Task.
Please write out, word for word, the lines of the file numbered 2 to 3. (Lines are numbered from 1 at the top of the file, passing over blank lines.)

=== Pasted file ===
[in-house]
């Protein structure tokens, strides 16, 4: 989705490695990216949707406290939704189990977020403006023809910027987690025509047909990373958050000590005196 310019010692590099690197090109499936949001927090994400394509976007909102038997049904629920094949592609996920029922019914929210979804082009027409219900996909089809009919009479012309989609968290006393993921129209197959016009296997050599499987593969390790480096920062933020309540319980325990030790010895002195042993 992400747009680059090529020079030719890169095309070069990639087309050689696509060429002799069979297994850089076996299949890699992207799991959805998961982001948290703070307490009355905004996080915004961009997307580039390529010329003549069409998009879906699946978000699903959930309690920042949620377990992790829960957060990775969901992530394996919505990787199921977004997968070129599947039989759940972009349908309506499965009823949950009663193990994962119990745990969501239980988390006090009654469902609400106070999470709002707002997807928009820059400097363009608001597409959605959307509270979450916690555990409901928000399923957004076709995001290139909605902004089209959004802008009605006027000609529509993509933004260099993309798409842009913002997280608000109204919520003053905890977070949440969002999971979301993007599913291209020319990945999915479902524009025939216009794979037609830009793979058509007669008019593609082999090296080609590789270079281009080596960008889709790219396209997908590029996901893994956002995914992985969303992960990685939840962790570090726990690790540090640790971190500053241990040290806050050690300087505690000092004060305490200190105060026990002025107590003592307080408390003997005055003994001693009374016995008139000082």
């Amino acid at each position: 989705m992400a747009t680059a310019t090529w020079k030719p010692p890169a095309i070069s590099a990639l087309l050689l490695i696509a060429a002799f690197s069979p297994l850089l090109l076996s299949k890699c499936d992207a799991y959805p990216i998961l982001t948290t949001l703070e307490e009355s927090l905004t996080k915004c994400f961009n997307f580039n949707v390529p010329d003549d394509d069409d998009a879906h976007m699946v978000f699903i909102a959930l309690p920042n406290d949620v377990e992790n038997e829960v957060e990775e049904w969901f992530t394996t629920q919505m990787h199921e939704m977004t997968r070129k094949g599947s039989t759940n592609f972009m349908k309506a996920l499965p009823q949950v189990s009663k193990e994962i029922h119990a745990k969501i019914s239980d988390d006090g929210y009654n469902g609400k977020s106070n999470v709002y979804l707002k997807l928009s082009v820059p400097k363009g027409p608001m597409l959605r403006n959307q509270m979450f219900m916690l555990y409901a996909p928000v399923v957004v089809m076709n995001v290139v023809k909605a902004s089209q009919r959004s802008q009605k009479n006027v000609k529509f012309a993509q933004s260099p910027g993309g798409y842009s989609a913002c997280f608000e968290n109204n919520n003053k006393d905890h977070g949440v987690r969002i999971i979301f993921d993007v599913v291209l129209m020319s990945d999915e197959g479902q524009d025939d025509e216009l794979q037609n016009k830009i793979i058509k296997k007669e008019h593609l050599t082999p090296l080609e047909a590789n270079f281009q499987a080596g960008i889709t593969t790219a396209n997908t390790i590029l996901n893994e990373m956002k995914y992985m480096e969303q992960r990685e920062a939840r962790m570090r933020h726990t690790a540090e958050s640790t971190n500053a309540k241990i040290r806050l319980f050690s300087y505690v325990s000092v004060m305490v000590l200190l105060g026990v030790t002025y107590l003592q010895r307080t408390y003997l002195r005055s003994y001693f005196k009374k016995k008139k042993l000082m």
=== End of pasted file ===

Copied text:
């Protein structure tokens, strides 16, 4: 989705490695990216949707406290939704189990977020403006023809910027987690025509047909990373958050000590005196 310019010692590099690197090109499936949001927090994400394509976007909102038997049904629920094949592609996920029922019914929210979804082009027409219900996909089809009919009479012309989609968290006393993921129209197959016009296997050599499987593969390790480096920062933020309540319980325990030790010895002195042993 992400747009680059090529020079030719890169095309070069990639087309050689696509060429002799069979297994850089076996299949890699992207799991959805998961982001948290703070307490009355905004996080915004961009997307580039390529010329003549069409998009879906699946978000699903959930309690920042949620377990992790829960957060990775969901992530394996919505990787199921977004997968070129599947039989759940972009349908309506499965009823949950009663193990994962119990745990969501239980988390006090009654469902609400106070999470709002707002997807928009820059400097363009608001597409959605959307509270979450916690555990409901928000399923957004076709995001290139909605902004089209959004802008009605006027000609529509993509933004260099993309798409842009913002997280608000109204919520003053905890977070949440969002999971979301993007599913291209020319990945999915479902524009025939216009794979037609830009793979058509007669008019593609082999090296080609590789270079281009080596960008889709790219396209997908590029996901893994956002995914992985969303992960990685939840962790570090726990690790540090640790971190500053241990040290806050050690300087505690000092004060305490200190105060026990002025107590003592307080408390003997005055003994001693009374016995008139000082």
């Amino acid at each position: 989705m992400a747009t680059a310019t090529w020079k030719p010692p890169a095309i070069s590099a990639l087309l050689l490695i696509a060429a002799f690197s069979p297994l850089l090109l076996s299949k890699c499936d992207a799991y959805p990216i998961l982001t948290t949001l703070e307490e009355s927090l905004t996080k915004c994400f961009n997307f580039n949707v390529p010329d003549d394509d069409d998009a879906h976007m699946v978000f699903i909102a959930l309690p920042n406290d949620v377990e992790n038997e829960v957060e990775e049904w969901f992530t394996t629920q919505m990787h199921e939704m977004t997968r070129k094949g599947s039989t759940n592609f972009m349908k309506a996920l499965p009823q949950v189990s009663k193990e994962i029922h119990a745990k969501i019914s239980d988390d006090g929210y009654n469902g609400k977020s106070n999470v709002y979804l707002k997807l928009s082009v820059p400097k363009g027409p608001m597409l959605r403006n959307q509270m979450f219900m916690l555990y409901a996909p928000v399923v957004v089809m076709n995001v290139v023809k909605a902004s089209q009919r959004s802008q009605k009479n006027v000609k529509f012309a993509q933004s260099p910027g993309g798409y842009s989609a913002c997280f608000e968290n109204n919520n003053k006393d905890h977070g949440v987690r969002i999971i979301f993921d993007v599913v291209l129209m020319s990945d999915e197959g479902q524009d025939d025509e216009l794979q037609n016009k830009i793979i058509k296997k007669e008019h593609l050599t082999p090296l080609e047909a590789n270079f281009q499987a080596g960008i889709t593969t790219a396209n997908t390790i590029l996901n893994e990373m956002k995914y992985m480096e969303q992960r990685e920062a939840r962790m570090r933020h726990t690790a540090e958050s640790t971190n500053a309540k241990i040290r806050l319980f050690s300087y505690v325990s000092v004060m305490v000590l200190l105060g026990v030790t002025y107590l003592q010895r307080t408390y003997l002195r005055s003994y001693f005196k009374k016995k008139k042993l000082m």